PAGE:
Almost all pyramids are single-faceted bisected by a central stairway, unlike the four-faceted Egyptian and Mexican ones. Tallest at 65 meters, this one faces east to the Great Plaza.
Hill-like, with rather four sharp edges, it’s preserved in vegetation-suffocating condition except for the last top-steps of the stairway now seating spectators for the sunrise spectacle amidst blurring low-floating mists. Access is through a Robinson Crusoe-type stairs.
Next is Temple III or Temple of Jaguar Priest at 55 meters.
Centrally located is the Great Plaza where important structures huddle.
North Acropolis, a collection of stelae, altars, and pyramids in various sizes was built on one massive platform.
West is Temple II or Temple of the Masks, eroded to 38 meters; distinguished by three diminishing muscular tiers. King Ah Cacao memorialized his sweetheart-queen in this shrine a la Taj Mahal’s romantic storyline.
East is Temple of the Great Jaguar, honorably bestowed Temple I for the King himself. Standing at 45 meters, it’s marked by nine auspiciously diminishing tiers, or as one sees it – as platforms, balconies, or terraces.
South is Central Acropolis, a juggernaut of juxtaposed shrines and palaces.
By now, the Plaza is crowded, mostly with school-kids on a field trip. We encountered a local tagging her bored brood of husband and eight kids, all mistaken for blond, blue-eyed European tourists. They call attention to their bright orange caps bearing the logo of her marketing executive-brother’s multinational drug company.
With aplomb, she tested the air waxing-out an operatic excerpt high up the platform toward the Plaza. Her crystal-clear soprano voice precisely sliced the air. Crowds clapped after the impromptu performance. The corral of high buildings makes an accommodating acoustical infrastructure but not for her. Not pleased, she switched to chatting.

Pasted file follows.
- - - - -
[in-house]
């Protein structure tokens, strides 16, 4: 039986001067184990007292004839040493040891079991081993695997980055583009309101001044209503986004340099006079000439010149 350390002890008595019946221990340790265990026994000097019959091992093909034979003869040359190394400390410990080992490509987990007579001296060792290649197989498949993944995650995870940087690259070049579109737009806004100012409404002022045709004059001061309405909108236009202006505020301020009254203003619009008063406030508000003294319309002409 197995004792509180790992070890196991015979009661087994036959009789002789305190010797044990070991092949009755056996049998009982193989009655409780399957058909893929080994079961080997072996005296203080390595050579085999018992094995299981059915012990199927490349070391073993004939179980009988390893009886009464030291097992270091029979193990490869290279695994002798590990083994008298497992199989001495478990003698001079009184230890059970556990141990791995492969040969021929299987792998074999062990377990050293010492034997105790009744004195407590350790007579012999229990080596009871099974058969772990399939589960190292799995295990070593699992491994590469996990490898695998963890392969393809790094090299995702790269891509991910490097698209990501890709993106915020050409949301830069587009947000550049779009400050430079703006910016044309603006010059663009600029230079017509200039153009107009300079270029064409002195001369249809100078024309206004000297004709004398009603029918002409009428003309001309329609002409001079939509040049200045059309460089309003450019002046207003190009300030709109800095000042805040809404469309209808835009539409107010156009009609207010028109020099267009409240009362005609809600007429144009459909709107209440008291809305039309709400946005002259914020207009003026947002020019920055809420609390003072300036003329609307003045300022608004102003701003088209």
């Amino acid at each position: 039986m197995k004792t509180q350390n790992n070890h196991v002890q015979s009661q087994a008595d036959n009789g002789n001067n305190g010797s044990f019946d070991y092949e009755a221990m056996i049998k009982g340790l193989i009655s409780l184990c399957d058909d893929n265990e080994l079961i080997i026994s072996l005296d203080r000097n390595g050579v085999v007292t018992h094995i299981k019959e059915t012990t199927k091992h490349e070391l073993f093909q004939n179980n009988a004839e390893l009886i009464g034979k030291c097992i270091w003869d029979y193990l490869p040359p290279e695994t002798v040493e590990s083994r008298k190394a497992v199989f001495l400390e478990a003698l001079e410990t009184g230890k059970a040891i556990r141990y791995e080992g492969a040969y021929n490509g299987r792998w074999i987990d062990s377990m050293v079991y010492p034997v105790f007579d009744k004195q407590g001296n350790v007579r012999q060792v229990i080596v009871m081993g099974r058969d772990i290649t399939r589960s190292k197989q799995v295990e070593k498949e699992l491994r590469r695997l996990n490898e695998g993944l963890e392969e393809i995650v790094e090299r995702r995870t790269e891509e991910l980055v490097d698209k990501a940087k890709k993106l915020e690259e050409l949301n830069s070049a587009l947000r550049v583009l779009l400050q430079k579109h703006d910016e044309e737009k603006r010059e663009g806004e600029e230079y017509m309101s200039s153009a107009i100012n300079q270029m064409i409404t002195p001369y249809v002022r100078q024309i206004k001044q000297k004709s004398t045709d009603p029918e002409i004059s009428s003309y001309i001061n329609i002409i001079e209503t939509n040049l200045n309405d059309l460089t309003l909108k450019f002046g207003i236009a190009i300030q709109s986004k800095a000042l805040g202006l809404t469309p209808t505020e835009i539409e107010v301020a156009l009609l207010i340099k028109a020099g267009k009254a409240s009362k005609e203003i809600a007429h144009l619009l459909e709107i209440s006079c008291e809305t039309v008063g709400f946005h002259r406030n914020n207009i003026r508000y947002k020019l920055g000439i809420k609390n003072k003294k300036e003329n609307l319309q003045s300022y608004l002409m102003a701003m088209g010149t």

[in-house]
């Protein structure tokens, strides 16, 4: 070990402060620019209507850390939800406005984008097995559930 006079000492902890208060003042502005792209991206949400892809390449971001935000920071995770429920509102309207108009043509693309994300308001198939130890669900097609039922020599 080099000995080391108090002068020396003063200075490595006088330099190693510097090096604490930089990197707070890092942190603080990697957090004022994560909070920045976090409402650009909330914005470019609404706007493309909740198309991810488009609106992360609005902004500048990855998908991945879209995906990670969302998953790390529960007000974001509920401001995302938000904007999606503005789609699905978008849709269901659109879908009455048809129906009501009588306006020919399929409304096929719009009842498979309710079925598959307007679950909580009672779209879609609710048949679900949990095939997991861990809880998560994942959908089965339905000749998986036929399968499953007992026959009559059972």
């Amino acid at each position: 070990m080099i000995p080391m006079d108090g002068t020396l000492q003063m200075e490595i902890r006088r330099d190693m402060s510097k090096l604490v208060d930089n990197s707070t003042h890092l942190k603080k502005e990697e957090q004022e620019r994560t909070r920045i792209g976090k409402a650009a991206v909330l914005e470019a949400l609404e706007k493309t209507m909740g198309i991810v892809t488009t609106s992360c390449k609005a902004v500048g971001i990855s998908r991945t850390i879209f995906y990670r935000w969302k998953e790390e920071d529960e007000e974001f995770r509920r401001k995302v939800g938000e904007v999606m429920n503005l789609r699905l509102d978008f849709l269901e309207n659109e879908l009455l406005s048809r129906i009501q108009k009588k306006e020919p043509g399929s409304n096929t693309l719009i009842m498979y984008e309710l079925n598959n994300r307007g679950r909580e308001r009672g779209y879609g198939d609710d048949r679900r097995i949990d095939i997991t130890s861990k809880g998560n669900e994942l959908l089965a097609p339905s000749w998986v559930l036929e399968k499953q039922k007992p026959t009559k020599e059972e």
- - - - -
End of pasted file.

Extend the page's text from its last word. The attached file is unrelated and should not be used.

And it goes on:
Exchanging insights from an eagerly approachable English-speaking local, I think is a satisfying visit.
Further is South Acropolis. Eastward, a welcoming committee of trees teasingly open-up to a wide plaza where awe-inspiring and dignified Temple V sits, yet unnamed and second tallest at 58 meters, distinguished by its seven round-cornered tiers. Encountering this temple came close to Indiana Jones’ slow cautious approach to Petra, the rock-hewn city. The trees form a narrow corridor stimulating a feeling of suspenseful wonder much like the rocks leading to the Holy Grail site.
Up close and personal access to the temple top is through a steep wooden ladder, much like a combined sensual and acrophobic experience of scaling-up a 15-storey building. The unstable central stairway is off-limits.
Climbers make a curiosity like the high-heeled woman in long narrow skirt, an obese American more determined and out-of-breath than me, or a Japanese shielding his milky-white complexion with an umbrella. At the top, a ready-to-descend grandma greeted me.
|Tikal Pyramid Conquerors|
Nearby is Lost World Complex highlighted by the uniquely squatty, equal-sided, no-access Great Pyramid – large but only at 32 meters and carpeted by grasses. Its flat top used to be the gathering ground for gazers getting high on the twilight experience.
Hundred more clones abound. It’s downright information overload to view all of them.
Occasionally, coatis – cousins of raccoons and lemurs – follow the food trail, turkey chuckles break jungle silence, howler monkeys swing-by for the reservoirs constructed to attract wildlife, while guacamayas and toucans sneak-in. Nature lovers will find it irresistible as they further explore. After all, this park is within a huge sphere of nature reserve.